Custom Limb Girdle Muscular Dystrophy Panel

Custom Limb Girdle Muscular Dystrophy Panel

What is limb-girdle muscular dystrophy?

Limb-girdle muscular dystrophy (LGMD) is a set of disorders that cause weakness in the shoulder girdle and pelvic girdle. LGMD is progressive and can be categorized into different subtypes by gene and inheritance. At least 20 different types of LGMD have been identified, and most forms of LGMD are inherited in an autosomal recessive manner; whereas several rare forms are inherited in an autosomal dominant pattern. Autosomal dominant LGMD, or LGMD1 has been recognized nine subtypes (LGMD1A-I) which occur less frequently comparatively. LGMD1 progresses at a slower rate and has variable symptoms. Each gene mutation can cause several different groups of symptoms. About 90% of LGMD are autosomal recessive LGMD, or LGMD2, and there are 26 subtypes (LGMDA-Z), characterized by progressive weakness of muscles of legs, arms, shoulders and pelvic girdle. As a genetic disorder, genetic alterations have been determined by the combination of genes for particular trait.

Disease-related gene description

There have been discovered 35 genes associated to different subtypes so for. Less than 10% of all LGMD cases are diagnosed as LGMD1 and are related to particular cases of mutations in genes that may be also involved in other disorders, such as caveolin 3, myotilin, or lamin A/C. Lamin A/C (LMNA) gene locates on chr.1q22, and gives rise to at least three isoforms (lamin A, C, lamin A△10). Two main isoform lamin A and C are component of the fibrous nuclear lamina and play different roles in cell activities, including mechanical nuclear membrane maintenance and gene regulation. The LGMD1B is related to heterozygous truncating mutations of LMNA, which lead to a loss of function. On the other hand, the missense mutations of LMNA gene in Emery-Dreifuss muscular dystrophy (EDMD) cause dominant-negative or toxic gain-of-function progress. The most frequent LGMD worldwide is LGMD2A, which is caused by Calpain 3 (CAPN3) gene mutations. CAPN3 encodes a muscle-specific member of the calpain large subunit family that binds to titin. Calpains are intracellular nonlysosomal cysteine proteases and can modify target proteins' properties by cleaving them. What's more, there have been more than 300 mutations in CAPN3 identified in LGMD2A cases. Similar to LMNA and CAPN3 in LGMD1B and LGMD2A, respectively, at least one gene mutation has been shown related to each subtype of LGMD, such as DNAJB6 mutations in LGMD1D, DES mutations in LGMD1E, and so forth.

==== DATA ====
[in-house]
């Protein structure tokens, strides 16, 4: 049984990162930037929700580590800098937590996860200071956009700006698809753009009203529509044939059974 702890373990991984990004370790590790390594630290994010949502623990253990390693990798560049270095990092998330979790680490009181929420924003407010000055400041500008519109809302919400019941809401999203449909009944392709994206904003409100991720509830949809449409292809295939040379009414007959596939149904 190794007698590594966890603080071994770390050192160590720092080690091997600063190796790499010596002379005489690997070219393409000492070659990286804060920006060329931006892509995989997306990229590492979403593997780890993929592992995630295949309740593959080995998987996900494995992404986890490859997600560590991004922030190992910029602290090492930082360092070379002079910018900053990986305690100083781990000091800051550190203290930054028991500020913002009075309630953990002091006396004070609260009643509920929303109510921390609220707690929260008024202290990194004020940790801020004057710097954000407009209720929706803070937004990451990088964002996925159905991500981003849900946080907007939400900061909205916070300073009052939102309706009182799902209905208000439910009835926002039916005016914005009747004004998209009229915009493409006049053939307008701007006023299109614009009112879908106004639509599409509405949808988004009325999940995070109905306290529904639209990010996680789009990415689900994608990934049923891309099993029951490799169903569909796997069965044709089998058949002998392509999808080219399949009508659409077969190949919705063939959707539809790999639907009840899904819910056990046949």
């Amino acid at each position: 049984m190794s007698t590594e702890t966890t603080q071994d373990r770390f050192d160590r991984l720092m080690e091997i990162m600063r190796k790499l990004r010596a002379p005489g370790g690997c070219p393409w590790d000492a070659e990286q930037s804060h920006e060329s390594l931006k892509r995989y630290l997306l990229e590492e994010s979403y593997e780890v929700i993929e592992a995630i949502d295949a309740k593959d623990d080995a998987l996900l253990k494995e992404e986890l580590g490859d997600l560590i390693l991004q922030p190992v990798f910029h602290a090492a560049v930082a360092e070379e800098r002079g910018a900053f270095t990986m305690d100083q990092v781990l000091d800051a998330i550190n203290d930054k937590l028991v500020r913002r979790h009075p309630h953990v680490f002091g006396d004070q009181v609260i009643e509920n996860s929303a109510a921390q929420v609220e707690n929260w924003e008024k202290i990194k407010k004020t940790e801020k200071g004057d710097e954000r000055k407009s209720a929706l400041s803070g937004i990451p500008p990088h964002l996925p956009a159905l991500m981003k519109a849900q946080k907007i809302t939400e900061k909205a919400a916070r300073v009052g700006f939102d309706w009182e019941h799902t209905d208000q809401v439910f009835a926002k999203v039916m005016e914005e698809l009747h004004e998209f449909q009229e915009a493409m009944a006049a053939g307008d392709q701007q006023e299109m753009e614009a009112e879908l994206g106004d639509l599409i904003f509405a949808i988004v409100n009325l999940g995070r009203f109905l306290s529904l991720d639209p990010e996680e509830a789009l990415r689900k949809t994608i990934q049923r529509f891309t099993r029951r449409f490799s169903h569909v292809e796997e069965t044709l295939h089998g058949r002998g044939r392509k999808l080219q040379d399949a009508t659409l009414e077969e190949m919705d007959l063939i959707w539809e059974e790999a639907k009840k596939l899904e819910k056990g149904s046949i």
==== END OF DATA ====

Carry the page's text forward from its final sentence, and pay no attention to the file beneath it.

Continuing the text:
To have better acknowledgement of relationship between gene mutations and different types LGMD, our platform provides targeted DNA sequencing by the Illumina MiSeq or Ion PGM system, and a comprehensive LGMD panel library. Panel genes can be customized as your research requires for genetic testing of LGMD.

Custom limb girdle muscular dystrophy panel offers but are not limited to:

  • Amplicon sequencing by Illumina MiSeq/Ion PGM system helps detect low frequency variants by unparalleled coverage uniformity.
  • Only detect LGMD-related genes you are interested in, saving your time and cost.
  • Further validation is applied to ensure the validity of results.
  • Strict quality control guarantees the accuracy and repeatability of the sequencing.
  • Custom panel content is curated based on latest available literature about LGMD.
  • The panel content can be chosen from our LGMD library or designed by your custom requirements.

Choose the genes that suit you from the limb girdle muscular dystrophy gene list


Specimen requirements of our custom limb girdle muscular dystrophy panel

  • Specimen: whole blood, saliva, buccal or extracted DNA (not FFPE-compatible).
  • Volume: 8 mL whole blood, 2 mL saliva or min. 1 μg DNA.
  • Collection: blood is collected by routine blood collection and saliva is collected by spitting into the provided container. DNA samples are stored in TE buffer or equivalent.
  • Container: lavender-top (EDTA) tube or yellow-top (ACD) tube.

Gene panel workflow

Gene panel workflow

For more information about the Custom Limb Girdle Muscular Dystrophy Panel or need other amplification requirements, please contact us.


  1. Nigro V. and Savarese M. Genetic basis of limb-girdle muscular dystrophies: the 2014 update. Acta Myologica, 2014; XXXIII: p. 1-12.
  2. Angelini C., et al. An update on diagnostic options and considerations in limb-girdle dystrophies. Expert Review of Neurotherapeutics, 2018, 18:9, 693-703.
  3. Vissing J. Limb girdle muscular dystrophies: classification, clinical spectrum and emerging therapies. Current Opinion in Neurology, 2016 Oct;29(5):635-41.
  4. Wicklund M.P. and Kissel J.T. The Limb-Girdle Muscular Dystrophies. Neurologic Clinics, 32(2014): 729-749.
* For Research Use Only. Not for use in diagnostic procedures.

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